Glimpses Of Our Ancestors In Sussex - online book

With Sketches Of Sussex Characters, Remarkable Incidents &c

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2 io               Glimpses of Our Ancestors.
which stands out from the ordinary class of " bloody deeds," not only by the social position of the victim, and the utter failure to discover his " takers-off," but by the strange circumstance which preceded the deed, and by the puzzling fact which, after a considerable lapse of time, recalled the memory of it.
We refer to the death of Mr. George Stonhouse Griffith, the owner of the Rock Brewery, in Brighton, on the night of Tuesday, February 6th, 1849.
At the time of his death few men were better known at Brighton than Mr. Griffith. He was indeed a new comer; he had resided in Brighton little more than three years, and he was a stranger when he came; but his manners were open, frank, and pleasant, and his countenance was in harmony with his manners. It was a pleasant and good-looking one. Then his position—as the head of a brewing establishment—(he had previously been connected with the law)—was a good one, and he had taken the popular side in local politics, and distinguished himself as a Commissioner by his spirited opposition to the Clerk of that body, Mr. Lewis Slight, then exercising a predominant influence over that body, but with a growing opposition to his rule in which Mr. Griffith took a leading, if not a very successful, part.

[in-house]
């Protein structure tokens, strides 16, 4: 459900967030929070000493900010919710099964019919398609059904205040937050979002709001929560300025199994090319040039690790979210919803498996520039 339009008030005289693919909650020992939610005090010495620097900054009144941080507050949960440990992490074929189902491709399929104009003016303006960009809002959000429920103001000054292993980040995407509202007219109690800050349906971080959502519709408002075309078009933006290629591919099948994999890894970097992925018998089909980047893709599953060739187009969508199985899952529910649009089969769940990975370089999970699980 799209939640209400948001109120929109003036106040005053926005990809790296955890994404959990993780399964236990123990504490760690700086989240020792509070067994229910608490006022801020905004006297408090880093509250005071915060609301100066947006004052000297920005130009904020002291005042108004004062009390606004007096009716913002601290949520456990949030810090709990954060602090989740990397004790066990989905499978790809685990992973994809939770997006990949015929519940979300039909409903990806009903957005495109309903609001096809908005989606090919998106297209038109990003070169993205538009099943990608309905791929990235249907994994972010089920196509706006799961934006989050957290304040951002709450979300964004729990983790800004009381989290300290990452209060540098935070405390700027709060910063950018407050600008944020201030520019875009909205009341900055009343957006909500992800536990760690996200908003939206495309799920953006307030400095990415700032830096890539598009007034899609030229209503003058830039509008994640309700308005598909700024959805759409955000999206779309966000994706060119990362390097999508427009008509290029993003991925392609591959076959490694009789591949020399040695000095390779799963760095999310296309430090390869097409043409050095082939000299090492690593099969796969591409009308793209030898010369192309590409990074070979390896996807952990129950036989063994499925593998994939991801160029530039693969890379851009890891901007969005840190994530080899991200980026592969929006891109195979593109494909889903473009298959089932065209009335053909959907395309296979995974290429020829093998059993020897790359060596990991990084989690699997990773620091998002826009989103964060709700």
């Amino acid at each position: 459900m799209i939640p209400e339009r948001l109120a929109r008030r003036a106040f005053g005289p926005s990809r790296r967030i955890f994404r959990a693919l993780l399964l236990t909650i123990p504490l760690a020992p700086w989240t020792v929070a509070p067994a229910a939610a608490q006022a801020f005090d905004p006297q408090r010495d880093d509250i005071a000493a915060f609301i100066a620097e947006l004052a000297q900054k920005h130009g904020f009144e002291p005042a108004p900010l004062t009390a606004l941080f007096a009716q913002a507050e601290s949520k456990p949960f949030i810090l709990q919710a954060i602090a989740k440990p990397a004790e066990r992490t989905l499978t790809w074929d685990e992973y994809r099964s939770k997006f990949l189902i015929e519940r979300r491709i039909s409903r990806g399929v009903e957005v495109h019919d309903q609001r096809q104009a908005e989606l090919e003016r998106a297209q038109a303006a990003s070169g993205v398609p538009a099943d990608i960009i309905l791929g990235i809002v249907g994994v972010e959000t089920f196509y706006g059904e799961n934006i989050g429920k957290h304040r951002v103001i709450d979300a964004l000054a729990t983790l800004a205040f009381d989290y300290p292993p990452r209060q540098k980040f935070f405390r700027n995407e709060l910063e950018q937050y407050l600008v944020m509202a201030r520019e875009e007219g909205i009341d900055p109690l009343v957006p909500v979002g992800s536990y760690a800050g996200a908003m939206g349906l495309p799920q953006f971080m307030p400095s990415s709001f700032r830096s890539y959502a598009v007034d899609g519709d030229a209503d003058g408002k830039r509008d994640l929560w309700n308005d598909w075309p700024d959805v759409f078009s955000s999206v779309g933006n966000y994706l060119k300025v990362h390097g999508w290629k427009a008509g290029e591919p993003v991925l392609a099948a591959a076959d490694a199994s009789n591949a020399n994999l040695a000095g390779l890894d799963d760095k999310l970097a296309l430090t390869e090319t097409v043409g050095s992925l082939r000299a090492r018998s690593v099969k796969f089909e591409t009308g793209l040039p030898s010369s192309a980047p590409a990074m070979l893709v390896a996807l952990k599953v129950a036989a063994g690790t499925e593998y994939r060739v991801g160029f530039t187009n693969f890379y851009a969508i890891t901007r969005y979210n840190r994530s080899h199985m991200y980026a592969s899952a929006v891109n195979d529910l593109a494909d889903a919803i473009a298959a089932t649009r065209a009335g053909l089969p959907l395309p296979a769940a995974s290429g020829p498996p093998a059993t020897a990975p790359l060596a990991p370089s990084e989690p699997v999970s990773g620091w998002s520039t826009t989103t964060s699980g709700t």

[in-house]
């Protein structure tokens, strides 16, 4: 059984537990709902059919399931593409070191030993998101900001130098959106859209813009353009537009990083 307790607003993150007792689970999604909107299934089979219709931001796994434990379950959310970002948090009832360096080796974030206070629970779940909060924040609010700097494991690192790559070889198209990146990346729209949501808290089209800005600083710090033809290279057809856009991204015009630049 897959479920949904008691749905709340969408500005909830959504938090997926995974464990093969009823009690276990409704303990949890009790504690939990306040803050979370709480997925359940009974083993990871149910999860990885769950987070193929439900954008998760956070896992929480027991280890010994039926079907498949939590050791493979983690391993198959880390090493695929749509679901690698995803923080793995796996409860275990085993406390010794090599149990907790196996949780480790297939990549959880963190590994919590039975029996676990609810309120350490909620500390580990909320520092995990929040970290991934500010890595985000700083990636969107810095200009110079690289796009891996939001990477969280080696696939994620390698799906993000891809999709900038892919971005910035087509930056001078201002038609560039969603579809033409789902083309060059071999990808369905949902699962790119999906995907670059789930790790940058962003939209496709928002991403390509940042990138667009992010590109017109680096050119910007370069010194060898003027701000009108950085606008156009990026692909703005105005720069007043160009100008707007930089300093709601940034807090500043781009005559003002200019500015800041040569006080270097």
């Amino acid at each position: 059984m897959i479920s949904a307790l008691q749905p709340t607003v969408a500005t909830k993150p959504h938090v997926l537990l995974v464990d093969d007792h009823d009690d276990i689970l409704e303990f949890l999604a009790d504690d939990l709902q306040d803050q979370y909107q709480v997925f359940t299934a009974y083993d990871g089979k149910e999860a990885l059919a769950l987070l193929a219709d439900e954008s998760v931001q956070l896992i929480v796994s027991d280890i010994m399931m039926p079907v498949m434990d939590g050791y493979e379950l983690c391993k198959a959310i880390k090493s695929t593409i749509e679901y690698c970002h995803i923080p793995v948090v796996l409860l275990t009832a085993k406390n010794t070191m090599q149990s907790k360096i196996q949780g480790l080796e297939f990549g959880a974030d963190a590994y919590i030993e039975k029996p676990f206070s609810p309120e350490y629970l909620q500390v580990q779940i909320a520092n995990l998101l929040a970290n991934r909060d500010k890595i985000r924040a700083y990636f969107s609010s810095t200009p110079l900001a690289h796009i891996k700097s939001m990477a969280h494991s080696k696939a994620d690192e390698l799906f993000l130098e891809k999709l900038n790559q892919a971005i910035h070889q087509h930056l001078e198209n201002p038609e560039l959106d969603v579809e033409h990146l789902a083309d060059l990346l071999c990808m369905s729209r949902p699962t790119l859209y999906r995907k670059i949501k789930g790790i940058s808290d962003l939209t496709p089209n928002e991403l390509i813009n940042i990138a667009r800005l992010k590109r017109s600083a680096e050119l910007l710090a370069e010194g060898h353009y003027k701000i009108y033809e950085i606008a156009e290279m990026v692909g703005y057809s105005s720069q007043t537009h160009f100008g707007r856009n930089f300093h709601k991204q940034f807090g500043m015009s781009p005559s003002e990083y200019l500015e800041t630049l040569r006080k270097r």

Such was Mr. Griffith's position ; a man happy in his domestic circumstances—with a wife and children—at the head of a large and, it is to be presumed, prosperous business —enjoying good health, good spirits, and the good opinion of his fellow-townsmen—on the day in February, 1849, on which he set out on that journey from which he never returned alive.
It was customary with the "house" to visit its customers in the north-west of Sussex—at Horsham, Henfield, &c.—on the first Tuesday of the month ; and at one time Mr. Griffith made the journey himself; but for the twelve months preceding this February of 1849 he had discontinued it; his head clerk, Mr. Martin, taking his place. A circumstance, however, now occurred which induced him once more to make the journey.
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